LAHORE, Pakistan – Disgraced ex-Prime Minister Nawaz Sharif will be whisked away by helicopter to the federal capital of Islamabad when he returns Friday to Pakistan's eastern city of Lahore from London to face a 10-year prison sentence on corruption charges.
Sharif, set to arrive at 6 p.m., will be accompanied by his daughter Mariam, who was sentenced to seven years in prison. The two were in London visiting Sharif's ailing wife when a Pakistani court convicted them of corruption and sent them to prison.
Sharif's son-in-law is currently serving his one-year prison sentence on the same charge, which stems from the purchase of luxury apartments in Britain that the court said were bought with illegally gotten money.
Sharif is expected to appeal his conviction and seek bail.
Ahead of his return, police swept through Lahore, arresting scores of Sharif's Pakistan Muslim League party workers to prevent them from greeting him at the airport.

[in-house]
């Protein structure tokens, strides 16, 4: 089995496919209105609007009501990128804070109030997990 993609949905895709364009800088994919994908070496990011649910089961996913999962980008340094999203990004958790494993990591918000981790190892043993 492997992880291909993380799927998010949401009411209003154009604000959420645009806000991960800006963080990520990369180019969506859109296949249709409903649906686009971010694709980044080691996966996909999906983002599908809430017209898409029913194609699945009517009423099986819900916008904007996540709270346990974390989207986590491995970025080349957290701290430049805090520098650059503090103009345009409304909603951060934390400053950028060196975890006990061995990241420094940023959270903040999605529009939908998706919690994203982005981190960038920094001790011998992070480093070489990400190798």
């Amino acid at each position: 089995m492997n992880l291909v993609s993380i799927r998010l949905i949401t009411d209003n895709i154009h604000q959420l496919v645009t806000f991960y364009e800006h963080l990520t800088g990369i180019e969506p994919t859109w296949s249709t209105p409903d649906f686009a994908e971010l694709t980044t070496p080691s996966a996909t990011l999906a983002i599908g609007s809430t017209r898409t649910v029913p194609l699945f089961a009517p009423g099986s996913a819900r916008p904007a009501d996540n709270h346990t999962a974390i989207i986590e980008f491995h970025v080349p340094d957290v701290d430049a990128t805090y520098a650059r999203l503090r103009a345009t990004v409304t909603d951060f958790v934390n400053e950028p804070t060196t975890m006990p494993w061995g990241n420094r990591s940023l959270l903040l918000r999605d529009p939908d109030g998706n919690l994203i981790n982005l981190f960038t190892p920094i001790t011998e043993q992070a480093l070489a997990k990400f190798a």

In a video message Friday reportedly from aboard his aircraft en route to Pakistan, Sharif said he was returning knowing he would be taken directly to prison.
Sharif has been banned from participating in politics, and his brother Shahbaz Sharif now heads his Pakistan Muslim League and is fighting for re-election on July 25.
In a televised appeal to supporters from London earlier this week, Sharif said he was not afraid of prison and asked people to vote for his party. He also used the opportunity to again criticize Pakistan's powerful military, which has ruled the country directly or indirectly for most of its 71-year history, saying Pakistan now has a "state above state."
During his term in office, Sharif had criticized the military's involvement in civilian affairs and its efforts in fighting extremists.
Pakistani and international rights groups have accused the military of seeking to maintain its influence in Pakistani politics by keeping Sharif out of power. The military denied the accusations saying their assistance in carrying out the elections was requested by Pakistan's Election Commission. The army will deploy 350,000 security personnel to polling stations throughout the country on election day.